STARD13 was another gene found to be hypermethylated in MUHO. STARD13 encodes the protein StAR-related lipid transfer protein 13, a Rho GTPase-activating protein closely associated with hepatic cancer (80). Besides being linked with actin cytoskeletal organization, this protein also seems to influence other biological activities (81), such as insulin secretion (82), and induction of mitochondrial phosphatidylglycerolphosphate synthase activation in response to ceramides (83). This may be particularly relevant in the adipocyte’s metabolic deregulation, as ceramides play an important role in glucose uptake and metabolism (84). ARMC1 and ARMC3 are both hypomethylated in MUHO. ARM domain-containing proteins, such as ARMC1 and ARMC3, function in signal transduction, development, cell adhesion and mobility, and tumor initiation and metastasis (85). In signal transduction, this protein family is closely linked to Wnt/beta-catenin signaling pathway (85), involved in insulin sensitivity (86) and adipocyte differentiation (87). The gene that encodes the voltage-gated potassium channel protein KV3.3, KCNC3, is hypomethylated in MUHO. This gene codifies a type of potassium channel that is mainly linked to spinocerebellar ataxia 13 (88), but it also seems to play a role in adipocyte differentiation from bone marrow-derived human mesenchymal stem cells (89). Furthermore, there may be a link between this protein and TANK-binding kinase 1 (90), a protein that seems to be important in AT metabolic regulation (91). FCGBP, the gene that codifies the Fc fragment of IgG binding protein, which binds the Fc portion of IgG molecules, is hypomethylated in MUHO. This protein is expressed in mucin secreting cells in tissues such as the colon, small intestine or gall bladder (92). It is hypothesized to be involved in anti-inflammatory processes (93), and if this role is confirmed in the AT, it may confer some protection against the obesity induced low-grade inflammatory state (94). Furthermore, higher levels of FCGBP are positively correlated with M2 response, further supporting the potential role in determining immune cell infiltration phenotype (95). GALNT6 encodes the polypeptide N-acetylgalactosaminyltransferase 6 (GalNAc-T6), a protein highly associated with several types of cancer and mostly absent in healthy tissues (96, 97). GalNAc-T6 has several identified targets, two of which that are related with inflammation, CD44 and CD74, with the last being a specific target of this protein (96). Both CDs (98) have been linked with AT inflammation with more preponderance for CD44 (99). NKRF, the gene that expresses the NF-kB-repressing factor, is hypermethylated in MUHO. This protein directly represses NF-kB (100), an important player in the inflammatory signaling that mediates the response to TNF-α, thus being involved in insulin resistance (101, 102). Furthermore, NF-kB is vital to TNF-α-induced lipolysis in adipocytes (103). Lastly, NF-kB expression and activity change during adipocyte differentiation (104). Finally, there are two genes that present large methylation changes whose functions are either unknown or unrelated to the adipocyte. These are INIP and CAPN8, both found to be hypermethylated in MUHO. INIP is involved in DNA repair, but its precise biological functions are unknown (105). As for CAPN8, it belongs to the mammalian calpain protease family (106), with a specific role in the gastrointestinal tract, where it forms a heterodimer with CAPN9, which seems to be involved in gastric protection (107, 108).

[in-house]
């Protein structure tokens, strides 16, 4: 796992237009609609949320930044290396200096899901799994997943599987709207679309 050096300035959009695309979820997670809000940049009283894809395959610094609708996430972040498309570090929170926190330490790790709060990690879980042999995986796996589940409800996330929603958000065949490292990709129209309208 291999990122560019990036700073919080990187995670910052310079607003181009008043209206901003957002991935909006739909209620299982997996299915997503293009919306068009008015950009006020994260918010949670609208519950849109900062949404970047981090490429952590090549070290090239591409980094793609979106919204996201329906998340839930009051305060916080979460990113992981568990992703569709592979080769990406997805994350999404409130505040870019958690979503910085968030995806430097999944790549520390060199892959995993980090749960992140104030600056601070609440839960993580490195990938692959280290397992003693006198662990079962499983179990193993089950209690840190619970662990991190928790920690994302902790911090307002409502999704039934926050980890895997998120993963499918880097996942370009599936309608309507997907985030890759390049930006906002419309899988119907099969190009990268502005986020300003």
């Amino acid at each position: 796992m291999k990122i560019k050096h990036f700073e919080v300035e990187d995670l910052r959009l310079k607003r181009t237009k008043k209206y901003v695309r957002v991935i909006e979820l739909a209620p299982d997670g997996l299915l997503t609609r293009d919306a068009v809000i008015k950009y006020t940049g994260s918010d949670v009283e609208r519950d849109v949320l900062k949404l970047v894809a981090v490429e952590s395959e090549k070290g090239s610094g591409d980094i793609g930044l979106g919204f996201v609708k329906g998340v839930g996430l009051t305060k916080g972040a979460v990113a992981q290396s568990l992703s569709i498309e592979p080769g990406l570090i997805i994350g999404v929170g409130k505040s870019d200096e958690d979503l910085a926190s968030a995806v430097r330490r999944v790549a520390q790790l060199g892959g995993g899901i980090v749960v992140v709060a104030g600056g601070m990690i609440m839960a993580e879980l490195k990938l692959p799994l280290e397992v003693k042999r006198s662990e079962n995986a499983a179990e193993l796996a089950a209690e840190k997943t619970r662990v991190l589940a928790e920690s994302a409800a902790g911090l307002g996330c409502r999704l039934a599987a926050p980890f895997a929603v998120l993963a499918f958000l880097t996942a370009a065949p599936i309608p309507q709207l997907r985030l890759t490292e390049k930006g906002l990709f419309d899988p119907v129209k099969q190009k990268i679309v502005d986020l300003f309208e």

In Silico Bioinformatic Analyses Across Studies With DMRs >5% in Subjects With MUHO vs Subjects With MHO

We observed that DMRs between subjects with MUHO and their respective controls, irrespective of their direction of change, tended to have a skewed distribution, with a significant depletion around the promoter regions (Figure 2).

FIGURE 2
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Figure 2 Pie chart representing the proportions of genomic features with associated DMRs between subjects with MUHO and respective controls with MHO. *** indicates P < 0.0001 by χ2 tests with Yates’ correction. Data derived from refs (63, 65).